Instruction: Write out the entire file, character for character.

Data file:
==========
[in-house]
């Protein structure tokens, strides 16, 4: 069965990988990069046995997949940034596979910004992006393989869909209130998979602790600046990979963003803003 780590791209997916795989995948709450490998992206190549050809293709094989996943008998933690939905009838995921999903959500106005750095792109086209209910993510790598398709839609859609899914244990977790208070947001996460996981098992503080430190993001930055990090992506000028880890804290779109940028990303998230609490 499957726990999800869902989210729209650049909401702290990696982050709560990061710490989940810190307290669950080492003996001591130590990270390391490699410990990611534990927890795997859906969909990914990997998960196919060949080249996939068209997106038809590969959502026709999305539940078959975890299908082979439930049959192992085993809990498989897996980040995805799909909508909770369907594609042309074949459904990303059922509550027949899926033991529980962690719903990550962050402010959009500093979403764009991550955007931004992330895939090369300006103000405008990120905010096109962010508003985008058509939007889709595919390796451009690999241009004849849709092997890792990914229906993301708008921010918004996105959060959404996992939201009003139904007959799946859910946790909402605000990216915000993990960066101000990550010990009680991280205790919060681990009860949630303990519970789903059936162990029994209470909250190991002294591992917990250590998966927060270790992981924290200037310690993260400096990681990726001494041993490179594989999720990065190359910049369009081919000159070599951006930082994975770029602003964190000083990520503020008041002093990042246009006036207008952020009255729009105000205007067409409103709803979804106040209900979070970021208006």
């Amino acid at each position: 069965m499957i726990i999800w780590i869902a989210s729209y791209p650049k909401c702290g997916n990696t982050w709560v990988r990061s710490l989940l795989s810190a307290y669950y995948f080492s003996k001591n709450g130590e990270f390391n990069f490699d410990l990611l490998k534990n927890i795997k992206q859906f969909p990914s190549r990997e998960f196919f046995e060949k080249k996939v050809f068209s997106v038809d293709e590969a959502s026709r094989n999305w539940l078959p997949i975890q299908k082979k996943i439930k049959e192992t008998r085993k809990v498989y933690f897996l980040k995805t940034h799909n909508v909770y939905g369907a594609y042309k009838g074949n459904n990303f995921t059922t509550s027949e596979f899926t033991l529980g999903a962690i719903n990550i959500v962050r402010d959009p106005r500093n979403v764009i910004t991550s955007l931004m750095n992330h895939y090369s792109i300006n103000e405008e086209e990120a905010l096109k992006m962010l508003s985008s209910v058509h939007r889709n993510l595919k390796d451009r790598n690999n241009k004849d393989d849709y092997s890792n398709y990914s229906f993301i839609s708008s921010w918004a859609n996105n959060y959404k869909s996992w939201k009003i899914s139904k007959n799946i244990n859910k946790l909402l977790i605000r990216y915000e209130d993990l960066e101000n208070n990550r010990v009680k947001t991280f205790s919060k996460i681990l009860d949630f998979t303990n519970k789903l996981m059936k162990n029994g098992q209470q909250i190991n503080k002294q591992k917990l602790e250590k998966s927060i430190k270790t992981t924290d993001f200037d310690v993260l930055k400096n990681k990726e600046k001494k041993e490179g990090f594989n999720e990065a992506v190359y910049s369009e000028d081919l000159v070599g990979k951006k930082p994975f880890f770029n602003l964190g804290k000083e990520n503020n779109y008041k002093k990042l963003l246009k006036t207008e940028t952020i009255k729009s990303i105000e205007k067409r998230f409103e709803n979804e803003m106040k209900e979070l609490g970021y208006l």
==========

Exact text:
[in-house]
């Protein structure tokens, strides 16, 4: 069965990988990069046995997949940034596979910004992006393989869909209130998979602790600046990979963003803003 780590791209997916795989995948709450490998992206190549050809293709094989996943008998933690939905009838995921999903959500106005750095792109086209209910993510790598398709839609859609899914244990977790208070947001996460996981098992503080430190993001930055990090992506000028880890804290779109940028990303998230609490 499957726990999800869902989210729209650049909401702290990696982050709560990061710490989940810190307290669950080492003996001591130590990270390391490699410990990611534990927890795997859906969909990914990997998960196919060949080249996939068209997106038809590969959502026709999305539940078959975890299908082979439930049959192992085993809990498989897996980040995805799909909508909770369907594609042309074949459904990303059922509550027949899926033991529980962690719903990550962050402010959009500093979403764009991550955007931004992330895939090369300006103000405008990120905010096109962010508003985008058509939007889709595919390796451009690999241009004849849709092997890792990914229906993301708008921010918004996105959060959404996992939201009003139904007959799946859910946790909402605000990216915000993990960066101000990550010990009680991280205790919060681990009860949630303990519970789903059936162990029994209470909250190991002294591992917990250590998966927060270790992981924290200037310690993260400096990681990726001494041993490179594989999720990065190359910049369009081919000159070599951006930082994975770029602003964190000083990520503020008041002093990042246009006036207008952020009255729009105000205007067409409103709803979804106040209900979070970021208006």
């Amino acid at each position: 069965m499957i726990i999800w780590i869902a989210s729209y791209p650049k909401c702290g997916n990696t982050w709560v990988r990061s710490l989940l795989s810190a307290y669950y995948f080492s003996k001591n709450g130590e990270f390391n990069f490699d410990l990611l490998k534990n927890i795997k992206q859906f969909p990914s190549r990997e998960f196919f046995e060949k080249k996939v050809f068209s997106v038809d293709e590969a959502s026709r094989n999305w539940l078959p997949i975890q299908k082979k996943i439930k049959e192992t008998r085993k809990v498989y933690f897996l980040k995805t940034h799909n909508v909770y939905g369907a594609y042309k009838g074949n459904n990303f995921t059922t509550s027949e596979f899926t033991l529980g999903a962690i719903n990550i959500v962050r402010d959009p106005r500093n979403v764009i910004t991550s955007l931004m750095n992330h895939y090369s792109i300006n103000e405008e086209e990120a905010l096109k992006m962010l508003s985008s209910v058509h939007r889709n993510l595919k390796d451009r790598n690999n241009k004849d393989d849709y092997s890792n398709y990914s229906f993301i839609s708008s921010w918004a859609n996105n959060y959404k869909s996992w939201k009003i899914s139904k007959n799946i244990n859910k946790l909402l977790i605000r990216y915000e209130d993990l960066e101000n208070n990550r010990v009680k947001t991280f205790s919060k996460i681990l009860d949630f998979t303990n519970k789903l996981m059936k162990n029994g098992q209470q909250i190991n503080k002294q591992k917990l602790e250590k998966s927060i430190k270790t992981t924290d993001f200037d310690v993260l930055k400096n990681k990726e600046k001494k041993e490179g990090f594989n999720e990065a992506v190359y910049s369009e000028d081919l000159v070599g990979k951006k930082p994975f880890f770029n602003l964190g804290k000083e990520n503020n779109y008041k002093k990042l963003l246009k006036t207008e940028t952020i009255k729009s990303i105000e205007k067409r998230f409103e709803n979804e803003m106040k209900e979070l609490g970021y208006l």